He recounted how he only became aware of racial discrimination after leaving Guadeloupe for France at the age of nine. A football career that has gleaned trophies in Monaco, Parma, Juventus and Barcelona has opened his eyes even more, despite the national team – a mix of white, black and North African players – being celebrated as a integration model.
“The book is the culmination of a process that has unfolded throughout my life,” he says.
This is also all the more relevant in light of recent events in English cricket, where Azeem Rafiq has shed light on racism that has been allowed to flourish unchecked at the club level, at best through a lack of action. efficiency of those who run the game.
Players must take the lead in the fight against racism
Although football has yet to experience a Rafiq moment, non-white players still face racism on social media and, to varying degrees by country, in the stands. Thuram has seen enough to know that the governing bodies and powerful in sport will not lead the way when it comes to equality.
“These are the players who have the most power and influence to change things. All players, regardless of race or color, can have an impact, ”he says.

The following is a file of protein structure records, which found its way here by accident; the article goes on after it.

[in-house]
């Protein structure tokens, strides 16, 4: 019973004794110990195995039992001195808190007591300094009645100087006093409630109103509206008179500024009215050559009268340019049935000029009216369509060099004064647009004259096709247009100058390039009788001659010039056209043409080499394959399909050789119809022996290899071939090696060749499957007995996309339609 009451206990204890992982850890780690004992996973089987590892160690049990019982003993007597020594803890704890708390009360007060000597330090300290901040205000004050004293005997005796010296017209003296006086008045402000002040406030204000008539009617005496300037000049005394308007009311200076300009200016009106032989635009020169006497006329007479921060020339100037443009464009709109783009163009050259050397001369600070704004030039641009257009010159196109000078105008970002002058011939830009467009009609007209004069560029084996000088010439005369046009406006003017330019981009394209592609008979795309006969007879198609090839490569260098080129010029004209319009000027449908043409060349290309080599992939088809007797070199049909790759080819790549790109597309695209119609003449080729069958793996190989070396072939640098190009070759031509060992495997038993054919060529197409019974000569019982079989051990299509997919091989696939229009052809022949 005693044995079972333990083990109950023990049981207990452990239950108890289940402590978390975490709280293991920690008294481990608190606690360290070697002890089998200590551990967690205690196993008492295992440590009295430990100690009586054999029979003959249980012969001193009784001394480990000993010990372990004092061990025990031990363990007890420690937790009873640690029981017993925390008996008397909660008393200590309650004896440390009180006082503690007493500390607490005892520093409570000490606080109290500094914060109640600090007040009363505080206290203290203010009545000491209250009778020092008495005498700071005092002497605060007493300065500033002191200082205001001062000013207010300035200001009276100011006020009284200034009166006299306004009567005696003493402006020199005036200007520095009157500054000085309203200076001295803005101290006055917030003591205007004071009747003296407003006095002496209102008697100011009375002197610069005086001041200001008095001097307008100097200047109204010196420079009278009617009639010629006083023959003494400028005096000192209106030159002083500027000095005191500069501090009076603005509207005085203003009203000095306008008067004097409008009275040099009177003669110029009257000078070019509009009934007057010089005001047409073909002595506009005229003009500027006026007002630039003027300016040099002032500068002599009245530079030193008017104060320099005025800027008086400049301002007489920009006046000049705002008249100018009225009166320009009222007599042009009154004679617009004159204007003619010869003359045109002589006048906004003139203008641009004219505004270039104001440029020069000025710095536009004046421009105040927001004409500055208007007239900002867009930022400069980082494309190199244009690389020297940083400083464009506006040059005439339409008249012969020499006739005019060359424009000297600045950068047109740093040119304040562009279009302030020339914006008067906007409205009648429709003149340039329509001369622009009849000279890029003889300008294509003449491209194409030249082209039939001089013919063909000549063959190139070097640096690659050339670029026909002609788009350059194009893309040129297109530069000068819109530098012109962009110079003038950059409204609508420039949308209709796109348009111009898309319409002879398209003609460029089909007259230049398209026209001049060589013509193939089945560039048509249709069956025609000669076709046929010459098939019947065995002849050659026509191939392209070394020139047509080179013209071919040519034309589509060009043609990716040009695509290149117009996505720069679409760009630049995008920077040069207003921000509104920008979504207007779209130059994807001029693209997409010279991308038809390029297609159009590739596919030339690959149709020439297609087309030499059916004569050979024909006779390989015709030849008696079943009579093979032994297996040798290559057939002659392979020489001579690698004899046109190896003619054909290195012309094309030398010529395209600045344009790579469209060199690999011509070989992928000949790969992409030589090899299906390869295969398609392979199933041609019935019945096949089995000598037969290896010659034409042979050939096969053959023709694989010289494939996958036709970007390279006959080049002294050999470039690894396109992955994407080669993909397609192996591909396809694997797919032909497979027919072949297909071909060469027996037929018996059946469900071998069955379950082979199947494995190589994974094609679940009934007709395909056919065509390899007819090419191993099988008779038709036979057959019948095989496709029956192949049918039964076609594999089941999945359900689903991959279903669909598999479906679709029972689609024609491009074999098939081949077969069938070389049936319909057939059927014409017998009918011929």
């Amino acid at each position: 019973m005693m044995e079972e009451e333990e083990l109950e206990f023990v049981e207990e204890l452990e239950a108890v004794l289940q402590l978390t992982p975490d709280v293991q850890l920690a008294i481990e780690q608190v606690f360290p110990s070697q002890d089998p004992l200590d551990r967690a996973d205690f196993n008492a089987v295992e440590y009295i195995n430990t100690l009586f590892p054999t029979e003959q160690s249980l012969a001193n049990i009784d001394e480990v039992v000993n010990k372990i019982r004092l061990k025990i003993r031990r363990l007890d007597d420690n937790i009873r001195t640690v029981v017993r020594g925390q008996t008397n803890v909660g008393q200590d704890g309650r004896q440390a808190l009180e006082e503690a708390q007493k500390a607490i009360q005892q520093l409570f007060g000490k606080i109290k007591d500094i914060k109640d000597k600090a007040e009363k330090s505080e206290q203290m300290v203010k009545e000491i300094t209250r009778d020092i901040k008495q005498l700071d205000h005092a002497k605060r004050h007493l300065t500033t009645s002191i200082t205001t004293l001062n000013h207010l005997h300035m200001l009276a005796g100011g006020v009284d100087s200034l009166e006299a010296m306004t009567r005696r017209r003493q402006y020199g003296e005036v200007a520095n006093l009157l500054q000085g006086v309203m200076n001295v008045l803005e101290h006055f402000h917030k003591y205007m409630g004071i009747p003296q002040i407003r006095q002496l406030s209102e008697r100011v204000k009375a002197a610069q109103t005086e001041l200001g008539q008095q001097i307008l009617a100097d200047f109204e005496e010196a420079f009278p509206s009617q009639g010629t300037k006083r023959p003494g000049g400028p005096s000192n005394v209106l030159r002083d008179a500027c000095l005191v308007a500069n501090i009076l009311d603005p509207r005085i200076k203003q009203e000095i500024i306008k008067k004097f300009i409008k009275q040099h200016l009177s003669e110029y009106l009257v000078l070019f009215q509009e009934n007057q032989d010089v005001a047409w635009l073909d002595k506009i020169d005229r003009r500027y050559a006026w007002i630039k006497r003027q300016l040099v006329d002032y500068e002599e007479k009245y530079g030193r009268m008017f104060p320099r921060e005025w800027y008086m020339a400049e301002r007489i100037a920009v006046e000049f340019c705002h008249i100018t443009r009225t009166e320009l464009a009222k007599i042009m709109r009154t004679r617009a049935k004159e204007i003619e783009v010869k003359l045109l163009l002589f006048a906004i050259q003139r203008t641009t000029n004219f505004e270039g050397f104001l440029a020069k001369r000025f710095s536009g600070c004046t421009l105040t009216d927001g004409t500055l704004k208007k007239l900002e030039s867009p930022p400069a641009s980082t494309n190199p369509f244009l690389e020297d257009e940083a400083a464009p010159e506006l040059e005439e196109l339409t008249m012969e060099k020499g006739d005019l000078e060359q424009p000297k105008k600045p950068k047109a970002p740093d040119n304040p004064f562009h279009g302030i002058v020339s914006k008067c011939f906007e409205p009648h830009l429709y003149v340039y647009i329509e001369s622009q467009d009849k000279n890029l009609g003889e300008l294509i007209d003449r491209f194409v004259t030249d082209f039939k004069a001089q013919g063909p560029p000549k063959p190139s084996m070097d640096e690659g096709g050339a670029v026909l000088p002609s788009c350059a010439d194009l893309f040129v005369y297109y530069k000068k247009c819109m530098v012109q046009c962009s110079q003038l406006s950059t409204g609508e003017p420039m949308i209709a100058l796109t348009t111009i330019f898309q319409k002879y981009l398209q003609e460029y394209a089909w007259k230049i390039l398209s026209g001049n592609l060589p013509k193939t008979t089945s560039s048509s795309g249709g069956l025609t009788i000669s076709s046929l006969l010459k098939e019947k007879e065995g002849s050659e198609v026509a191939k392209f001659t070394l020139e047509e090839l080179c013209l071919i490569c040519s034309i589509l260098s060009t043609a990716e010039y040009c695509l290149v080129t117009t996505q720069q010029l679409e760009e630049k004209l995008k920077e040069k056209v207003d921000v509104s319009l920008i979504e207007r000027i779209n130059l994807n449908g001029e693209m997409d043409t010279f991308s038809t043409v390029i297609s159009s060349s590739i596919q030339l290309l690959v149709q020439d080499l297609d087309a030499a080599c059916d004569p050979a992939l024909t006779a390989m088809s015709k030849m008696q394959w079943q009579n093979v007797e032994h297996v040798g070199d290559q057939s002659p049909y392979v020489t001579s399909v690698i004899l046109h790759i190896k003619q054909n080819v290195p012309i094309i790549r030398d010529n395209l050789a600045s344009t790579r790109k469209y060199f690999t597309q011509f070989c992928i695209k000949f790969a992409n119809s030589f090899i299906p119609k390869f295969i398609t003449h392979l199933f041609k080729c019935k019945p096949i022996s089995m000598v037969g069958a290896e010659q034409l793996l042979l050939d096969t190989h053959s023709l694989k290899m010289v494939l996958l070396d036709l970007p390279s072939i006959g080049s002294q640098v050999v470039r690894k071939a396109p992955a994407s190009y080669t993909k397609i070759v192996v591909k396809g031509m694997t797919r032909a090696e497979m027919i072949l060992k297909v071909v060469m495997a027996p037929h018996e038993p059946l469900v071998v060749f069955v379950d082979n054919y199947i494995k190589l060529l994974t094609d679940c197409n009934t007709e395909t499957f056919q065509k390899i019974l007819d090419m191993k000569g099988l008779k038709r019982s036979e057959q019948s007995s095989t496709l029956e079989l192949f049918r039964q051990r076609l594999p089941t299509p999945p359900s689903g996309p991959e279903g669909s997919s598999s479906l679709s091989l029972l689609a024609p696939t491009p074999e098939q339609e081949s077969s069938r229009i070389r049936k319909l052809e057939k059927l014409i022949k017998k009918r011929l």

“You can’t wait for institutions to change. It has to come from the players. They are the actors. The federations defend the status quo and capitalism.
“It is important to take a stand against racism. No one can be neutral. If club management and managers do not speak out against racism then they tacitly accept it.
Thuram supports players and clubs who kneel – “a political act” – and believes that talking more about racism can bring change.
He wants players ‘and coaches’ organizations to unite on the issue at national and international level. He has already worked with one of these groups, the American Black Players For Change.
“The change has to come from the ground floor, not from the stands, from the institutions that oversee sport,” he said.
“I applaud what the clubs have done so far as a first step. Getting down on your knees is a political act. It’s interesting to look at which countries have players knee deep and which don’t. It says a lot about their attitude towards racism.
Thuram names NBA star Lebron James, Donald Trump-baiting American Women’s World Cup winner Megan Rapinoe and militant NFL player Colin Kaepernick as sportsmen whose positions he admires.
Closer to home, he also singles out socially conscious England stars Marcus Rashford and Jordan Henderson and their national team manager Gareth Southgate for special praise.